Two-wheel drive (2WD) describes vehicles in which, in theory, two wheels receive power from the engine at the same time. Usually the two wheels are on the same axle in the drivetrain. Most vehicles with two-wheel drive are mainly for use on roads and highways. Two-wheel drive cars and trucks are either front- (FWD) or Rear-wheel drive (RWD). This means either the front or the rear axle is the "drive axle" that moves the vehicle forward. When the vehicle begins to accelerate, some of the weight of the vehicle is shifted to the rear giving a rear-wheel drive car or better balance and traction. Two-wheel drive systems are simple and rugged. This is why rear-wheel drive is so popular in police cars and other service vehicles.
Disadvantages[change | change source]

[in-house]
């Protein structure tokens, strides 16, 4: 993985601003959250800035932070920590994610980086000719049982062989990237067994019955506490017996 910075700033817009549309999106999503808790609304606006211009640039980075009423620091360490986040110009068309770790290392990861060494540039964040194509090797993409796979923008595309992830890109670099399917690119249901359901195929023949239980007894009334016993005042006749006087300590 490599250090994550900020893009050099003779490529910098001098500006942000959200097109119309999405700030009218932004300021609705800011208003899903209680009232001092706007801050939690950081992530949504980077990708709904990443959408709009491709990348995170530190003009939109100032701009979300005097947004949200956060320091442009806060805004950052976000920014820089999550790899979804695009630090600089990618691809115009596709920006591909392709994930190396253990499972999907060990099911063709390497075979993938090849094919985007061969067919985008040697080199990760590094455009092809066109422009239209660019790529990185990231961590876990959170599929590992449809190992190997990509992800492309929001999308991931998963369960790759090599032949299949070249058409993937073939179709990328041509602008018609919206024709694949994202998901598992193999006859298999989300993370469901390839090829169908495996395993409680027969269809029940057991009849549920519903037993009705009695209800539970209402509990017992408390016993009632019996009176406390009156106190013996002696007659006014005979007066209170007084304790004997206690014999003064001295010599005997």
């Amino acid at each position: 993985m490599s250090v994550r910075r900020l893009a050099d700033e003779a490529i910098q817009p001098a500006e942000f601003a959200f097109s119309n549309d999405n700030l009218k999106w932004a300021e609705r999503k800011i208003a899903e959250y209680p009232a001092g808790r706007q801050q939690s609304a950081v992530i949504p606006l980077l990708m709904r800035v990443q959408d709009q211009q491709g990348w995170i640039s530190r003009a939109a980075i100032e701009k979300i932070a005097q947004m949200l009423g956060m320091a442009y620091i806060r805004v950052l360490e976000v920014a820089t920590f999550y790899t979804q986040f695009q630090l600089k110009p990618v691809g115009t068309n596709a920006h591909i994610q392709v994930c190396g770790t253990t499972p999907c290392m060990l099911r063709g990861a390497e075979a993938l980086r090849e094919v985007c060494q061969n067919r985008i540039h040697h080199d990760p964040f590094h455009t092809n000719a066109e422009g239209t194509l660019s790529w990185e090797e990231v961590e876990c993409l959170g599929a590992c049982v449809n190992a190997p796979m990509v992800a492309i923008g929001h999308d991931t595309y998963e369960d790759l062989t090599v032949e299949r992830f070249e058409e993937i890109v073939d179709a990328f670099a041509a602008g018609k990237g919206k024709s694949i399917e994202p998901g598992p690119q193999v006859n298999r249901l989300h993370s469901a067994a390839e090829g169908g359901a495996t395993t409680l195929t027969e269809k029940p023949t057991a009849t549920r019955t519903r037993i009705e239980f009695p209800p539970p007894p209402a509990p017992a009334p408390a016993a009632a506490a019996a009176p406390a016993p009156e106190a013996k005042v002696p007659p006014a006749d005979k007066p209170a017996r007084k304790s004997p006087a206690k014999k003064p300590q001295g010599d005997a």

Traditional two-wheel drive systems have a differential in the rear axle. This is used for turning the vehicle. If both drive wheels rotated at exactly the same rate, the vehicle would have difficulty going around a corner. In a turn, the outside wheel has to go faster to keep up with the inside wheel (which turns slower). A differential allows one wheel to turn faster under these conditions. This means only one of the two wheels actually has power at any given time. A differential also prevents excessive tire wear.
Of the two drive types, RWD has more disadvantages. In wet or slippery conditions, having effectively only one drive wheel, the tires are going to slip and lose traction. A FWD (not to be confused with 4WD) vehicle will have better traction, but in snow and icy conditions will not equal a four-wheel drive car or truck.
References[change | change source]
- "2WD, 4WD or AWD: Which Is Best for You?". Autotrader, Inc. Retrieved 28 May 2015.
- Eric Peters (5 February 2009). "Pros & Cons: Rear Drive, Front Drive Or All-Wheel Drive?". National Motorists Association. Retrieved 30 August 2015.
- CDX Automotive, Fundamentals of Automotive Technology: Principles and Practice (Burlington, MA: Jones & Bartlett Learning, 2014), p. 25